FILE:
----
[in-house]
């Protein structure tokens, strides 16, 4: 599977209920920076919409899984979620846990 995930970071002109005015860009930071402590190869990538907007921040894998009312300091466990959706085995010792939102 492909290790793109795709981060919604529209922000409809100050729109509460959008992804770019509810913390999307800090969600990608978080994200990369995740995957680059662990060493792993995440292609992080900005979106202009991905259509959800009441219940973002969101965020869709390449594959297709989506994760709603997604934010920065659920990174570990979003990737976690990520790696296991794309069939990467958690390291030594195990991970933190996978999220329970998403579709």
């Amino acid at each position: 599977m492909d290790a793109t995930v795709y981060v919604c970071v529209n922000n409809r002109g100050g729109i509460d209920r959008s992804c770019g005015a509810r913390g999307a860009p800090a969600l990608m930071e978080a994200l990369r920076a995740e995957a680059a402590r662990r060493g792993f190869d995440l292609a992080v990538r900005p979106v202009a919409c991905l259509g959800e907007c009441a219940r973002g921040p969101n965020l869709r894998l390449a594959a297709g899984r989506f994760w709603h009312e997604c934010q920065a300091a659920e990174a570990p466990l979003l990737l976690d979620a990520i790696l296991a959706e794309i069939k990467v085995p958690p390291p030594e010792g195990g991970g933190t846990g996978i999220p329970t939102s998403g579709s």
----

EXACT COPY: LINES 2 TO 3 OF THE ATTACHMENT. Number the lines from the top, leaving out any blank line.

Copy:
């Protein structure tokens, strides 16, 4: 599977209920920076919409899984979620846990 995930970071002109005015860009930071402590190869990538907007921040894998009312300091466990959706085995010792939102 492909290790793109795709981060919604529209922000409809100050729109509460959008992804770019509810913390999307800090969600990608978080994200990369995740995957680059662990060493792993995440292609992080900005979106202009991905259509959800009441219940973002969101965020869709390449594959297709989506994760709603997604934010920065659920990174570990979003990737976690990520790696296991794309069939990467958690390291030594195990991970933190996978999220329970998403579709």
């Amino acid at each position: 599977m492909d290790a793109t995930v795709y981060v919604c970071v529209n922000n409809r002109g100050g729109i509460d209920r959008s992804c770019g005015a509810r913390g999307a860009p800090a969600l990608m930071e978080a994200l990369r920076a995740e995957a680059a402590r662990r060493g792993f190869d995440l292609a992080v990538r900005p979106v202009a919409c991905l259509g959800e907007c009441a219940r973002g921040p969101n965020l869709r894998l390449a594959a297709g899984r989506f994760w709603h009312e997604c934010q920065a300091a659920e990174a570990p466990l979003l990737l976690d979620a990520i790696l296991a959706e794309i069939k990467v085995p958690p390291p030594e010792g195990g991970g933190t846990g996978i999220p329970t939102s998403g579709s």